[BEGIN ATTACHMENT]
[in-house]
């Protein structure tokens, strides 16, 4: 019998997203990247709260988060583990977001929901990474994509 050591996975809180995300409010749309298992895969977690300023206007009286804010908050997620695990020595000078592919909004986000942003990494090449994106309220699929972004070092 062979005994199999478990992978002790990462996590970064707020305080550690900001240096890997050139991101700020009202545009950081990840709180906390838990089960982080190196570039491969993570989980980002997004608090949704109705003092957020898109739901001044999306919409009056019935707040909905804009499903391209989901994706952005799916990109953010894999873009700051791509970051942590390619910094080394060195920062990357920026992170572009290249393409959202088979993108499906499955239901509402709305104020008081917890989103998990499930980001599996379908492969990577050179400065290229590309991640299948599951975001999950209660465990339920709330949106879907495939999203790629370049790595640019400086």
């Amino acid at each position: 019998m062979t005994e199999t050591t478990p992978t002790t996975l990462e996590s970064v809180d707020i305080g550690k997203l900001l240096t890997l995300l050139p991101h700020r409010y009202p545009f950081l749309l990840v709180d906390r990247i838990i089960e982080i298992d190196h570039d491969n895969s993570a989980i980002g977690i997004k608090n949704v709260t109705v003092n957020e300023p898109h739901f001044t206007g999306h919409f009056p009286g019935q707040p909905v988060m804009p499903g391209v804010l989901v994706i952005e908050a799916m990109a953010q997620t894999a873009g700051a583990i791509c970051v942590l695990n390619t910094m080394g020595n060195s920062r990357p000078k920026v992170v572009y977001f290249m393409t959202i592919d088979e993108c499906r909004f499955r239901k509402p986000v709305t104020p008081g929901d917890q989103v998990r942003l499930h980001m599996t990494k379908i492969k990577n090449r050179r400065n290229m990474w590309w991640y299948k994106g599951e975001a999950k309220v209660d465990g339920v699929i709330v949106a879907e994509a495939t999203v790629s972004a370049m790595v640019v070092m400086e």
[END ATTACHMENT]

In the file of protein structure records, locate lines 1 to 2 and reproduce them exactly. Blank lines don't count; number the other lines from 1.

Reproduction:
[in-house]
């Protein structure tokens, strides 16, 4: 019998997203990247709260988060583990977001929901990474994509 050591996975809180995300409010749309298992895969977690300023206007009286804010908050997620695990020595000078592919909004986000942003990494090449994106309220699929972004070092 062979005994199999478990992978002790990462996590970064707020305080550690900001240096890997050139991101700020009202545009950081990840709180906390838990089960982080190196570039491969993570989980980002997004608090949704109705003092957020898109739901001044999306919409009056019935707040909905804009499903391209989901994706952005799916990109953010894999873009700051791509970051942590390619910094080394060195920062990357920026992170572009290249393409959202088979993108499906499955239901509402709305104020008081917890989103998990499930980001599996379908492969990577050179400065290229590309991640299948599951975001999950209660465990339920709330949106879907495939999203790629370049790595640019400086």